De-risking the seeding program: adoption of key management practices for the success of dry and early sown crops

Vic Drought Hub - Farmland 1
  • Riverine Plains
  • Climate Resilience

The project will provide a legacy through developed extension networks, resources, information and learning groups and see practice adoption across 2 million hectares of arable land.


Vic Hub Project partners: BCG, The University of Melbourne

Term: 2023-25


RP derisking early sowing in row with stubble Cap-The de-risking project is about dry sowing, this image shows stubble and soil attached LR
The de-risking project is about dry sowing; this image shows stubble and soil.

Update: January 2024

Jane McInnes, Senior Project Officer with Riverine Plains, said, “While we’ve had summer rain resulting in full profiles, there is still a few months before sowing, so dry sowing isn’t off the cards just yet. At the trial sites, the demonstrations will likely look at two of the following:

  1. Comparison: Nutrition and seeding rate in wheat-fertiliser placement (before sowing compared with deep banded).
  2. Comparison: Speed of dry sowing to optimise sowing depth and soil throw (fast vs slow).
  3. Comparison: Canola into a retained wheat stubble (more moisture) compared with canola into a burnt or cultivated wheat stubble (less moisture).
  4. Comparison: Weed control practices for dry sowing (pre-emergent herbicides options).
Jane McInnes Senior Project Officer RP sampling-cropped
Jane McInnes, Senior Project Officer with Riverine Plains, sampling on site.


About the project: Dry and early sowing of cereal crops is commonly employed across southern Australian cropping regions to combat erratic and late opening season rainfall, and to effectively manage the sowing program on increasingly larger farms.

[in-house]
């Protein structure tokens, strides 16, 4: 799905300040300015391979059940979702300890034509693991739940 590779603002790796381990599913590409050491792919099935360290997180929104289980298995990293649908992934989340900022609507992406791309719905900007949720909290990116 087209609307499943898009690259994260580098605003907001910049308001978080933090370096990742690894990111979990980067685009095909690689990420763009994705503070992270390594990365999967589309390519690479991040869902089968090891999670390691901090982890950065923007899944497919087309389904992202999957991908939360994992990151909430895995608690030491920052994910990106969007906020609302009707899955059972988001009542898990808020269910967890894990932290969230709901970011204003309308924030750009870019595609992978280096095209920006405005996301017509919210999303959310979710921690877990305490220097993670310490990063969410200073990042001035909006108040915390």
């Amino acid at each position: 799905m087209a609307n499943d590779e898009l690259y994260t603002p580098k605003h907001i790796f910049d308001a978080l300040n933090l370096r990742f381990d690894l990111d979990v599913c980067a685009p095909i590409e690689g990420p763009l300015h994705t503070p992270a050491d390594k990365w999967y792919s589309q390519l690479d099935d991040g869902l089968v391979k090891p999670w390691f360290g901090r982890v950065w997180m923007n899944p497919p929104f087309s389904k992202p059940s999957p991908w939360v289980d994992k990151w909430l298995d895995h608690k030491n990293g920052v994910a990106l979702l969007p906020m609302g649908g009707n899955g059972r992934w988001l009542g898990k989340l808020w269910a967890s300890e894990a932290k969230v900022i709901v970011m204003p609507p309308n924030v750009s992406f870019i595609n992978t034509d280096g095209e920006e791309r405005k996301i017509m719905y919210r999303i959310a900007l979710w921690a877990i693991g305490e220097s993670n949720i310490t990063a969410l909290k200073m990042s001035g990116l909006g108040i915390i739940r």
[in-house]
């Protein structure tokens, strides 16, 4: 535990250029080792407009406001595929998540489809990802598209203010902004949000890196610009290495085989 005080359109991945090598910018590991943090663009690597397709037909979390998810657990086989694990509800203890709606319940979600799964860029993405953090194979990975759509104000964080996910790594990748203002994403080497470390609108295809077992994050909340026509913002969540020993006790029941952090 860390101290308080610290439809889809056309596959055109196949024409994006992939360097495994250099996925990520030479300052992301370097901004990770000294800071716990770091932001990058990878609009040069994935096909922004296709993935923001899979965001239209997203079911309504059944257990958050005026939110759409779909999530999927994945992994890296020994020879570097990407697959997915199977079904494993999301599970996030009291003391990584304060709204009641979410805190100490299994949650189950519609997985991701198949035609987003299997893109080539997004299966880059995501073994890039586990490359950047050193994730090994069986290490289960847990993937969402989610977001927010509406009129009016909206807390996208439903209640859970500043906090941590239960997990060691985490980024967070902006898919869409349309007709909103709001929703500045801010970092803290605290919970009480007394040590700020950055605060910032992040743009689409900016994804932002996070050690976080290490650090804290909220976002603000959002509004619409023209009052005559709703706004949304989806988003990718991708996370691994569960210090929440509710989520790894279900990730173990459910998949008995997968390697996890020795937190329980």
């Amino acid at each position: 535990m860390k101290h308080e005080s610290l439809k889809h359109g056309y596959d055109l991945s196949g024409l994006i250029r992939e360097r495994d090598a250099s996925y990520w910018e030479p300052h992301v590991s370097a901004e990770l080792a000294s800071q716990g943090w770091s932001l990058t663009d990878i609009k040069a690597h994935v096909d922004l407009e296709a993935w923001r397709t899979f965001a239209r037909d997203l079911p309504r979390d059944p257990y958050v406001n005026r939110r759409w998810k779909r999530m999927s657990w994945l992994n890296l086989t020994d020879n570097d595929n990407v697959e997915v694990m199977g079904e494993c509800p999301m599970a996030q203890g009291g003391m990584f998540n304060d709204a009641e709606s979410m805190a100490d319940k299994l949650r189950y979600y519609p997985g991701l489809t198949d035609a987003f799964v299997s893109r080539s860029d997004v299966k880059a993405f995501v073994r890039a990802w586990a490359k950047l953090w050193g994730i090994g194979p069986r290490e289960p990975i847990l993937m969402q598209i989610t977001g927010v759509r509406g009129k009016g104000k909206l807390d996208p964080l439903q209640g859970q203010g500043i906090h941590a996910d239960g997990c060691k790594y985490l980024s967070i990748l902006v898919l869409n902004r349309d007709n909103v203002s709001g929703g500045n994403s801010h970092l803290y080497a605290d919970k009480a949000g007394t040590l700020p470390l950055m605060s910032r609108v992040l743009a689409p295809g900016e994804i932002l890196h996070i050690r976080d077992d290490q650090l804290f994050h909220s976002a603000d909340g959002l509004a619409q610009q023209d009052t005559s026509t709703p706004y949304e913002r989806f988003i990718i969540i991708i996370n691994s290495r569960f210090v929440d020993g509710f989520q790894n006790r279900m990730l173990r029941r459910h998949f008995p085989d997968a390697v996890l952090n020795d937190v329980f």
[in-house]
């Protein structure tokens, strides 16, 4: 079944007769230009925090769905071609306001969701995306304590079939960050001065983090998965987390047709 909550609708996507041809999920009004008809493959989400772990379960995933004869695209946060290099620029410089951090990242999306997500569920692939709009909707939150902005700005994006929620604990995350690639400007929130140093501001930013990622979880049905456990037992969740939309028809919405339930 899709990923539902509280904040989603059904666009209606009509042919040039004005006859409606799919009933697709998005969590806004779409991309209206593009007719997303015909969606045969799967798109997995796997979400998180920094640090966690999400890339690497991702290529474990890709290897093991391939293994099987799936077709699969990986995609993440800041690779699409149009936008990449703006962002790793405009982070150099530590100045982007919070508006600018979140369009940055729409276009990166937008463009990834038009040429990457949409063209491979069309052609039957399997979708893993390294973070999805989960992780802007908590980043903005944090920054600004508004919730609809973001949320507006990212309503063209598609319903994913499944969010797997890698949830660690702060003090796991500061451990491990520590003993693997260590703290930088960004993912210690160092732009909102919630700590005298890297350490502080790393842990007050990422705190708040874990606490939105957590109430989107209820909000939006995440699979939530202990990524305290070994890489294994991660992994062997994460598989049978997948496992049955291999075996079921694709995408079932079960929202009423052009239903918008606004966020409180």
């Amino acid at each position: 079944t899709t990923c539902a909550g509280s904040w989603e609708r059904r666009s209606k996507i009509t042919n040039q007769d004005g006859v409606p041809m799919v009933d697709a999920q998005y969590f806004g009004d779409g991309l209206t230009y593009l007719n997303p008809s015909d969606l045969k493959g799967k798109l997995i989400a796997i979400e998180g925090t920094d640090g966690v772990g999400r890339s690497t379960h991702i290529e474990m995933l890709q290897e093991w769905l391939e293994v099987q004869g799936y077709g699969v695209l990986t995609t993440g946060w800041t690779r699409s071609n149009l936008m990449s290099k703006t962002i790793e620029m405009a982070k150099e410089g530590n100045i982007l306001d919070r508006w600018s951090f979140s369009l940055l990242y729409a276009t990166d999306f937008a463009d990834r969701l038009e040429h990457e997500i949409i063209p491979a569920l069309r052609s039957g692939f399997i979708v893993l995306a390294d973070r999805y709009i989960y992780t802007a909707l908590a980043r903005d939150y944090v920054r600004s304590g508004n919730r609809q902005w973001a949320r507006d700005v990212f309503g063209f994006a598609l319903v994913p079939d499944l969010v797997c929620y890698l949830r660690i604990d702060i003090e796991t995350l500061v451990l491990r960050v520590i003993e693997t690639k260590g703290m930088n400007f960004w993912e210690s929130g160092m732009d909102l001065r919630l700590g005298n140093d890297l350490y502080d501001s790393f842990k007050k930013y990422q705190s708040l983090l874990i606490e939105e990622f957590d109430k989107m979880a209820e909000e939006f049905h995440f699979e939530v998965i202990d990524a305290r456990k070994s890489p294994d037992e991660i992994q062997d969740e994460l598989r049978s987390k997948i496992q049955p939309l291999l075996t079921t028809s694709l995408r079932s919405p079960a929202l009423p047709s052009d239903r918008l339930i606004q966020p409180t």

There has been a large amount of research and development undertaken on dry and early sowing by key Research and Development organisations such as Grains Research Development Corporation, CSIRO and state agencies into seeding strategies, nutritional requirements, and machinery setup for dry sown crops.

However, many growers have not accessed the information or are seeking to develop a more strategic approach tailored to their specific district and property requirements. Additionally, there are opportunities to increase the success of early sowing by combining management approaches and strategies.

This project will see 15 prominent grower groups partner with four Drought Resilience & Innovation Hubs to deliver a program that accelerates the adoption of strategic dry and early sown crop management approaches. Each group will tailor activities to meet the knowledge, experience and needs of their member bases and local communities.

In the Riverine Plains region, the project will include the establishment of a demonstration site investigating best bet early sown crop management at Murchison in northern Victoria (with a second at Rand in southern NSW).

Agronomic parameters collected from both sites will also compare the “best bet” option with the current practice.


This project is led by Ag Excellence Alliance Inc. (Ag Ex) and involves consortium groups and organisations from across the grain-production regions in Victoria, SA, NSW and Western Australia.

Along with the Vic Hub partners, this includes Ag Excellence Alliance, Agriculture Innovation and Research Eyre Peninsula, Upper North Farming Systems, Northern Sustainable Soils, Murray Plains Farmers, Hart Field Site Group, Mallee Sustainable Farming, Farmlink, Riverine Plains, Southern Growers, Central West Farming Systems, Irrigation Farmers Network, Facey Group, Corrigin Farm Improvement Group, South Australian Research and Development Institute (SARDI), SA Drought Resilience Adoption and Innovation Hub, Southern NSW Drought Resilience Adoption and Innovation Hub, South-West WA Drought Resilience Adoption and Innovation Hub.